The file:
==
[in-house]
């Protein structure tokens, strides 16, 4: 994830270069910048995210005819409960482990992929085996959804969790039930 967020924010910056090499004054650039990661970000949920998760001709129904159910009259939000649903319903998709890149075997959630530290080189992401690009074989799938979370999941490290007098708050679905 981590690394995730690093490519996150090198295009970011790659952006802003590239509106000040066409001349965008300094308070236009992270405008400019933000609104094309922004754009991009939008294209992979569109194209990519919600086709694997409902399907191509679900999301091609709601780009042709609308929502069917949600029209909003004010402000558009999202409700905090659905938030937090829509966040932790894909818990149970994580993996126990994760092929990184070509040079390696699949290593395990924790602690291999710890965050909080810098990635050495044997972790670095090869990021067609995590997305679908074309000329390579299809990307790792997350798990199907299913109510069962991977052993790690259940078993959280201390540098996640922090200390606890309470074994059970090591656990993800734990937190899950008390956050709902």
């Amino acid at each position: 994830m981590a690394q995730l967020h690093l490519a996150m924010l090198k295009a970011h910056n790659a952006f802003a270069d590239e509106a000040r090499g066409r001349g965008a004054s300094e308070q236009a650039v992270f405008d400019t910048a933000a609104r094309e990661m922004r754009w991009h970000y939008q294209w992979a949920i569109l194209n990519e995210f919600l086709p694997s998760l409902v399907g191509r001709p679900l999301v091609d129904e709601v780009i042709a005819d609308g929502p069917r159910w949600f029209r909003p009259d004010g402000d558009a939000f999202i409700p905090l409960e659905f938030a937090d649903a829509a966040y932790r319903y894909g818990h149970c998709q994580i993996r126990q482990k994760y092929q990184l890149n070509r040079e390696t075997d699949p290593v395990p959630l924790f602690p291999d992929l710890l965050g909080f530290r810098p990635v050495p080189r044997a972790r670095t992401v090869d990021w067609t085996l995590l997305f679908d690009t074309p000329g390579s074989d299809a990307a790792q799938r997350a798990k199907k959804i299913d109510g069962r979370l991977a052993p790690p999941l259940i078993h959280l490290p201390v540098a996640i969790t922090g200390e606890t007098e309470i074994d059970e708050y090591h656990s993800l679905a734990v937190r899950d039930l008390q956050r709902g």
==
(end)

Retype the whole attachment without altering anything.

[in-house]
């Protein structure tokens, strides 16, 4: 994830270069910048995210005819409960482990992929085996959804969790039930 967020924010910056090499004054650039990661970000949920998760001709129904159910009259939000649903319903998709890149075997959630530290080189992401690009074989799938979370999941490290007098708050679905 981590690394995730690093490519996150090198295009970011790659952006802003590239509106000040066409001349965008300094308070236009992270405008400019933000609104094309922004754009991009939008294209992979569109194209990519919600086709694997409902399907191509679900999301091609709601780009042709609308929502069917949600029209909003004010402000558009999202409700905090659905938030937090829509966040932790894909818990149970994580993996126990994760092929990184070509040079390696699949290593395990924790602690291999710890965050909080810098990635050495044997972790670095090869990021067609995590997305679908074309000329390579299809990307790792997350798990199907299913109510069962991977052993790690259940078993959280201390540098996640922090200390606890309470074994059970090591656990993800734990937190899950008390956050709902």
């Amino acid at each position: 994830m981590a690394q995730l967020h690093l490519a996150m924010l090198k295009a970011h910056n790659a952006f802003a270069d590239e509106a000040r090499g066409r001349g965008a004054s300094e308070q236009a650039v992270f405008d400019t910048a933000a609104r094309e990661m922004r754009w991009h970000y939008q294209w992979a949920i569109l194209n990519e995210f919600l086709p694997s998760l409902v399907g191509r001709p679900l999301v091609d129904e709601v780009i042709a005819d609308g929502p069917r159910w949600f029209r909003p009259d004010g402000d558009a939000f999202i409700p905090l409960e659905f938030a937090d649903a829509a966040y932790r319903y894909g818990h149970c998709q994580i993996r126990q482990k994760y092929q990184l890149n070509r040079e390696t075997d699949p290593v395990p959630l924790f602690p291999d992929l710890l965050g909080f530290r810098p990635v050495p080189r044997a972790r670095t992401v090869d990021w067609t085996l995590l997305f679908d690009t074309p000329g390579s074989d299809a990307a790792q799938r997350a798990k199907k959804i299913d109510g069962r979370l991977a052993p790690p999941l259940i078993h959280l490290p201390v540098a996640i969790t922090g200390e606890t007098e309470i074994d059970e708050y090591h656990s993800l679905a734990v937190r899950d039930l008390q956050r709902g």